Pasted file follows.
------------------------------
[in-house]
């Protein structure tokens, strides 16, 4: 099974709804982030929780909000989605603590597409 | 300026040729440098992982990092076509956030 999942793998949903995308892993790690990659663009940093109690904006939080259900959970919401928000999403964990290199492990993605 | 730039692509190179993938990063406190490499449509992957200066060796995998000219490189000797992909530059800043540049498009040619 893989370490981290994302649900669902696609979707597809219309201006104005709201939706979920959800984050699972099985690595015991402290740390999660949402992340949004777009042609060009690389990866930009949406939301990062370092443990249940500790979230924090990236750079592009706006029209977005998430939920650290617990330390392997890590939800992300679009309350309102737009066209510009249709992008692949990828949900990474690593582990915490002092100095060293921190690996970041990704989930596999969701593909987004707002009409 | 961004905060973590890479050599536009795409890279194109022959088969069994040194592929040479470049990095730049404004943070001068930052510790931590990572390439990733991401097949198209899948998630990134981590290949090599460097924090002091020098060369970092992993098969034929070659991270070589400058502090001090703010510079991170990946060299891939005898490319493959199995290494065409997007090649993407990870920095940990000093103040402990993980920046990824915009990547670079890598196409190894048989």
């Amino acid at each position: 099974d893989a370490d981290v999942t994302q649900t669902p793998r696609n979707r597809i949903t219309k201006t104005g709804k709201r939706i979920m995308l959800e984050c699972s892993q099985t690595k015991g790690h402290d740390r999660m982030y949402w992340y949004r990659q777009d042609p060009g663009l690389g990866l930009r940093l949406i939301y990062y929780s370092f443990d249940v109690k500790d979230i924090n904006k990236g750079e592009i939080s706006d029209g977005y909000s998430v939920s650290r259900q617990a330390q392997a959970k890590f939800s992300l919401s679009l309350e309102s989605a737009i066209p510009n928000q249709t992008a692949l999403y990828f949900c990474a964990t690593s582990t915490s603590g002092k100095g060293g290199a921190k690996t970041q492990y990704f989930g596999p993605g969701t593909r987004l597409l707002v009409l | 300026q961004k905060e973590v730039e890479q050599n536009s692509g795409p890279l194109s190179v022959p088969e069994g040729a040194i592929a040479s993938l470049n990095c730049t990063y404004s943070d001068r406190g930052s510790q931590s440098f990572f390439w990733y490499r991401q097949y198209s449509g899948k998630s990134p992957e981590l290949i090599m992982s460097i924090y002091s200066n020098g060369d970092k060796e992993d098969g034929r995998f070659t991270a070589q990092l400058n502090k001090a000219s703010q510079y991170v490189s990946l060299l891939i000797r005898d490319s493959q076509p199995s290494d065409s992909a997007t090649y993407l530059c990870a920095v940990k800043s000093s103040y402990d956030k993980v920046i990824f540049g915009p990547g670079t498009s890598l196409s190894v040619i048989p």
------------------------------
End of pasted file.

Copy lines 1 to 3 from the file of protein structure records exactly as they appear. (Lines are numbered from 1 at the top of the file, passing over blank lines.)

[in-house]
């Protein structure tokens, strides 16, 4: 099974709804982030929780909000989605603590597409 | 300026040729440098992982990092076509956030 999942793998949903995308892993790690990659663009940093109690904006939080259900959970919401928000999403964990290199492990993605 | 730039692509190179993938990063406190490499449509992957200066060796995998000219490189000797992909530059800043540049498009040619 893989370490981290994302649900669902696609979707597809219309201006104005709201939706979920959800984050699972099985690595015991402290740390999660949402992340949004777009042609060009690389990866930009949406939301990062370092443990249940500790979230924090990236750079592009706006029209977005998430939920650290617990330390392997890590939800992300679009309350309102737009066209510009249709992008692949990828949900990474690593582990915490002092100095060293921190690996970041990704989930596999969701593909987004707002009409 | 961004905060973590890479050599536009795409890279194109022959088969069994040194592929040479470049990095730049404004943070001068930052510790931590990572390439990733991401097949198209899948998630990134981590290949090599460097924090002091020098060369970092992993098969034929070659991270070589400058502090001090703010510079991170990946060299891939005898490319493959199995290494065409997007090649993407990870920095940990000093103040402990993980920046990824915009990547670079890598196409190894048989």
């Amino acid at each position: 099974d893989a370490d981290v999942t994302q649900t669902p793998r696609n979707r597809i949903t219309k201006t104005g709804k709201r939706i979920m995308l959800e984050c699972s892993q099985t690595k015991g790690h402290d740390r999660m982030y949402w992340y949004r990659q777009d042609p060009g663009l690389g990866l930009r940093l949406i939301y990062y929780s370092f443990d249940v109690k500790d979230i924090n904006k990236g750079e592009i939080s706006d029209g977005y909000s998430v939920s650290r259900q617990a330390q392997a959970k890590f939800s992300l919401s679009l309350e309102s989605a737009i066209p510009n928000q249709t992008a692949l999403y990828f949900c990474a964990t690593s582990t915490s603590g002092k100095g060293g290199a921190k690996t970041q492990y990704f989930g596999p993605g969701t593909r987004l597409l707002v009409l | 300026q961004k905060e973590v730039e890479q050599n536009s692509g795409p890279l194109s190179v022959p088969e069994g040729a040194i592929a040479s993938l470049n990095c730049t990063y404004s943070d001068r406190g930052s510790q931590s440098f990572f390439w990733y490499r991401q097949y198209s449509g899948k998630s990134p992957e981590l290949i090599m992982s460097i924090y002091s200066n020098g060369d970092k060796e992993d098969g034929r995998f070659t991270a070589q990092l400058n502090k001090a000219s703010q510079y991170v490189s990946l060299l891939i000797r005898d490319s493959q076509p199995s290494d065409s992909a997007t090649y993407l530059c990870a920095v940990k800043s000093s103040y402990d956030k993980v920046i990824f540049g915009p990547g670079t498009s890598l196409s190894v040619i048989p």